Thanks to the innovative concept of the To Be or not Be Well project, using the method of theatre and drama in education (TiE) the number of early school leavers have been reduced and at the same time sense of well-being of teachers strengthened in the participating school.

Well-being through the power of drama and theatre

We talked to Zsófia Jozifek, theatre education specialist, the leader of the consortium.

What motivated you to embark on the project?

We looked at the well-being of the different actors in the school, mainly through drama (pedagogy) and theatre education. The theme builds on the results of a previous project we did, which looked at the phenomenon of bullying in schools, using drama educational tools. This clearly showed that effective intervention strategies in relation to bullying are the strategies where the whole school thinks together about how to make the community less hierarchical and more inclusive. Moving on from there, we identified the key question: what are the needs of students in terms of engagement in learning? After all, their well-being at school as an aspect can only then be formulated, which in turn is also based on the well-being of teachers. We believe that the classroom should be an inclusive space based on the principles of acceptance and ensure that students with emotional and mental challenges feel part of the school environment.

How did you find a school partner?

When we came up with the idea of the project, a kind of brainstorming started with our English partner. They had come to a similar conclusion as us from another study and worked closely with a school with a higher number of disadvantaged students. They thought that the implementation of the project could also produce interesting results in terms of the inclusion of marginalized children, perhaps with refugee status or from difficult circumstances. Nevertheless, there was a teaching staff open to drama. We wanted to work with a small school where there was an opportunity to meet all the teachers and all the students. This was achieved.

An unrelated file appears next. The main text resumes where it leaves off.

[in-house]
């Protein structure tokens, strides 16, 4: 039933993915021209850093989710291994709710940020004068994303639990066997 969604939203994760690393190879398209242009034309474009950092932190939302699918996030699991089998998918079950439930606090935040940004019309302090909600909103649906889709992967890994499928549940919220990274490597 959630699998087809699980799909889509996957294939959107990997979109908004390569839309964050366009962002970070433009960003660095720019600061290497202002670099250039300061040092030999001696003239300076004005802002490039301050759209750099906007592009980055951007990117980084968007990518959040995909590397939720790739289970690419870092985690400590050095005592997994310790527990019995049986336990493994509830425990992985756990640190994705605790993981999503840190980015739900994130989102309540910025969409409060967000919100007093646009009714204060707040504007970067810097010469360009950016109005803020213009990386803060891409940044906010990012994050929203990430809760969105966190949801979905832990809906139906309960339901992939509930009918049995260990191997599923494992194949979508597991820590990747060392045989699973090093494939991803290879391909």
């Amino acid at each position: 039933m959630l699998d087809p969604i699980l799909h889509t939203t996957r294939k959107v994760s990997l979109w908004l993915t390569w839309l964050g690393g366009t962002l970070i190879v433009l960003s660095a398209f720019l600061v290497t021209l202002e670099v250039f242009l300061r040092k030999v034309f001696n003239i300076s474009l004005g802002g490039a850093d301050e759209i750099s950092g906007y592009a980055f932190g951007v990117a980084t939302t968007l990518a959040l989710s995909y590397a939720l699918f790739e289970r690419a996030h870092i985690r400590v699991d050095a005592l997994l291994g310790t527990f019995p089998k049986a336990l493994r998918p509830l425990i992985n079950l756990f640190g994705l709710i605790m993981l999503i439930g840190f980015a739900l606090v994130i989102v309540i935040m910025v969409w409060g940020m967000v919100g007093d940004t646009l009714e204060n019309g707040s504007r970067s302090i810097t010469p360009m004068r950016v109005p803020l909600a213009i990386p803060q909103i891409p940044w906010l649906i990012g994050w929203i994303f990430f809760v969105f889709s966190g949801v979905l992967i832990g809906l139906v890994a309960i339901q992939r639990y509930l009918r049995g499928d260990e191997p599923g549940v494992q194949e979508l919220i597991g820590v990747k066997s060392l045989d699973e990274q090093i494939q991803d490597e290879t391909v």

What activities were carried out and what were the results of the project?

More than twenty professionals, teachers, education and learning support staff, all with experience in drama pedagogy and theatre education, participated in our five-day joint training in Budapest. The training aimed at gaining a deeper understanding of the current situation of teachers in schools and society, the circumstances that affect them and their possibilities for action – and to gain an international perspective on the subject through our partners. In addition, workshops, seminars, and meetings were organised with the participation of teachers, school leaders and students. The project resulted in the Well-being curriculum, which is a set of tools and strategies to encourage interaction, inclusion, and creativity through drama. By reading it, you can learn about a variety of adaptable drama practices that have worked in teacher communities. In addition, an international network of education professionals has been developed, a website, and a collection of activity plans have been produced.

What was the most memorable moment for you?

Among the teachers we worked with during the workshop series, there was a teacher who reported at the first meeting that she found it difficult to connect with the children and find motivation in the lessons. Several months later, at the last workshop, the participants put together an exhibition, showing where they had come from in their collective thinking on the three key issues: teachers well-being, student well-being, and organisational well-being. There was an important object, a hoodie, which symbolized an ideal student who is balanced and feels well – we created this together with the participants – and became an important cornerstone of the joint work.